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News Release

October 24, 2006

Contact:

Ann Madden, associate director of communications, Office of Development: (650) 723-9409, ann.madden@stanford.edu

IRS ruling allows charitable trusts to be invested in Stanford endowment

The Internal Revenue Service this week provided Stanford University with a special ruling that will lift tax barriers that have prevented it from investing charitable trusts established by donors with the larger university endowment. To date, Harvard is the only U.S. university to have been granted this special permission.

Under the new ruling, qualifying trusts invested in the endowment will benefit from the strategies and management expertise that have resulted in the endowment's strong performance, with a 10-year average annual return of 14.8 percent through June 30, 2006.

The ruling will provide significant diversification and growth potential for the trusts as a result of increased exposure to asset classes previously unavailable to charitable trusts. Approximately one-half of the endowment's assets are invested in nonmarketable securities, also known as "alternative assets." These assets include private equity, venture capital, real estate, absolute return and natural resources investments. These types of investment assets had previously been unavailable to charitable trusts because they often produce "unrelated business income," a form of income ordinarily prohibited in trusts by the IRS. In addition, access to these types of investments is often quite limited and rarely available to smaller investors.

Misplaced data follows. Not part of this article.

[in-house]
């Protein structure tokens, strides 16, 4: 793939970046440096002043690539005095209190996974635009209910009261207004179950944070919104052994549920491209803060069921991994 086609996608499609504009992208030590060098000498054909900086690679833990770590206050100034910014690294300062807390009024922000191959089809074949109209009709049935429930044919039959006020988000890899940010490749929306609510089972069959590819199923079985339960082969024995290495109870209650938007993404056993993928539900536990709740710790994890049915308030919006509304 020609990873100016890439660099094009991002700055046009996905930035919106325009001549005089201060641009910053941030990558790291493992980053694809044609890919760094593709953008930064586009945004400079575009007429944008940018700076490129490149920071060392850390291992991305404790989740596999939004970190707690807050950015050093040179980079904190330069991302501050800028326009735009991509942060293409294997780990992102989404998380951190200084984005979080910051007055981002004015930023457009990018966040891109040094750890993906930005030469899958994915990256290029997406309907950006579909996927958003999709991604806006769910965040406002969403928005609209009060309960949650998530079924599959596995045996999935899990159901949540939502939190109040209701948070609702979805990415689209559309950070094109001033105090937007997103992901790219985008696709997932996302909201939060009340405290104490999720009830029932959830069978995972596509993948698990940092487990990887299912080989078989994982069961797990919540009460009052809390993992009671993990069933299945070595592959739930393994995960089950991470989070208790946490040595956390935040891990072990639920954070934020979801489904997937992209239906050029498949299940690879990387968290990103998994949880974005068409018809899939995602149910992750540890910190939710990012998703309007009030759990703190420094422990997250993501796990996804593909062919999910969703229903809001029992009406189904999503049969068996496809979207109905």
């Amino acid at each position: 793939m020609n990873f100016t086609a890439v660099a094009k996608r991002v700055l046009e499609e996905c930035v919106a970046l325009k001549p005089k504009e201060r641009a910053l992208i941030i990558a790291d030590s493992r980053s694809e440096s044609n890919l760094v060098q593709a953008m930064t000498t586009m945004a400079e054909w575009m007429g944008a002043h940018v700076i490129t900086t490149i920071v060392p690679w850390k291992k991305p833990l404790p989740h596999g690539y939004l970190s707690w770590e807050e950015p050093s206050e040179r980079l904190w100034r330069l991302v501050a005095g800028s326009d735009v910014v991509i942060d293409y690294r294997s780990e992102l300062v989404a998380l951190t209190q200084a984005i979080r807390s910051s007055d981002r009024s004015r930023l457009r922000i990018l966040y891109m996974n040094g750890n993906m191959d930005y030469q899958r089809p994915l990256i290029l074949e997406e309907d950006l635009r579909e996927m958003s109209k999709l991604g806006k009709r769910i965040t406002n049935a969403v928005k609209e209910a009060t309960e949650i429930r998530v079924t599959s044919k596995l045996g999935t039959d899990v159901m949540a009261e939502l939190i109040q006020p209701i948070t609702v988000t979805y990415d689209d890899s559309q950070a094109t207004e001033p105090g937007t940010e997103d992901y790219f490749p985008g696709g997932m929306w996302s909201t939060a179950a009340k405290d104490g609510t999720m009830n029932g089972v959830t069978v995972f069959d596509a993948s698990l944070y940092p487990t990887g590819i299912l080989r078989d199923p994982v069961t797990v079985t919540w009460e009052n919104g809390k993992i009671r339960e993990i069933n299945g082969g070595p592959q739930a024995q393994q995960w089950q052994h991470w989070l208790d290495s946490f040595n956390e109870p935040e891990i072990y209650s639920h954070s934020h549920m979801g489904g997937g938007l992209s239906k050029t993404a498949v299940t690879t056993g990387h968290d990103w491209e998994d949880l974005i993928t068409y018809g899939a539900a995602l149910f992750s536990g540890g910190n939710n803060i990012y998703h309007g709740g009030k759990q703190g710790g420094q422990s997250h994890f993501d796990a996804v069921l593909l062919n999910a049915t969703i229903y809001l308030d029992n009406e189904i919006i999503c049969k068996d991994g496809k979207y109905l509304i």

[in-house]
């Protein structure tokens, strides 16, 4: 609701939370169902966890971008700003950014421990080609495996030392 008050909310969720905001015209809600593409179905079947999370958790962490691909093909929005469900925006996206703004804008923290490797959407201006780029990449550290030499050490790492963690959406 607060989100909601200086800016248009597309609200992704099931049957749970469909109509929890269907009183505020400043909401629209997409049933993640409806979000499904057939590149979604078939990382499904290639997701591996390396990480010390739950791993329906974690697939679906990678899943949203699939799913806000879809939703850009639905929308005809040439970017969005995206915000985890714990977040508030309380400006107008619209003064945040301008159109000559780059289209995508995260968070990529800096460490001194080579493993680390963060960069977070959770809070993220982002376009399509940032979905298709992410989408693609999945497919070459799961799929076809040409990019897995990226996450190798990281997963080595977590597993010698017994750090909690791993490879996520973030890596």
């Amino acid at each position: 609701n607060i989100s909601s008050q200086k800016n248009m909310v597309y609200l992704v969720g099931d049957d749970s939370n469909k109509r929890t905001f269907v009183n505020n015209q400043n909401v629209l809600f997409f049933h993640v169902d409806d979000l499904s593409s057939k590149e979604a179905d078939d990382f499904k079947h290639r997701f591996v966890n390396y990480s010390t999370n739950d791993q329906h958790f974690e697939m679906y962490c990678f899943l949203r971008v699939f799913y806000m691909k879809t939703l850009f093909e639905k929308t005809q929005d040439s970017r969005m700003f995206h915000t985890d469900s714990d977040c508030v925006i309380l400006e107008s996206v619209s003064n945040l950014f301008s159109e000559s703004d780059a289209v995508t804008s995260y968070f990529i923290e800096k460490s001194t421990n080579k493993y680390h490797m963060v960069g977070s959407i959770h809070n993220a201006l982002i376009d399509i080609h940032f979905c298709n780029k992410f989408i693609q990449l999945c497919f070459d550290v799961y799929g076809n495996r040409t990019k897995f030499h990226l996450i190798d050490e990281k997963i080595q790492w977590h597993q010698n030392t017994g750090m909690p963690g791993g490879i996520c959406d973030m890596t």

The IRS ruling applies to most charitable trusts set up at Stanford and shields them from unrelated business income. Donors who have already set up a charitable trust outside Stanford may still be able to benefit from the ruling if the trust is turned over to Stanford as its trustee and the entire charitable interest is irrevocably designated for the university.

Many donors are attracted to the tax and financial benefits of a charitable remainder trust, in which the donor or other named beneficiaries are paid a percentage of the principal annually for life. The trust assets that remain following the death of the beneficiaries then pass to Stanford, to be used according to the donor's instructions.

For more information about this new endowment investment option for charitable trusts, call (800) 227-8977, ext. 5-4358; write to planned.giving@stanford.edu; or visit http://plannedgiving.stanford.edu/.

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Comment:

Howie Pearson, director of principal gifts and development legal counsel, Office of Development: (650) 725-5651, hpearson@stanford.edu

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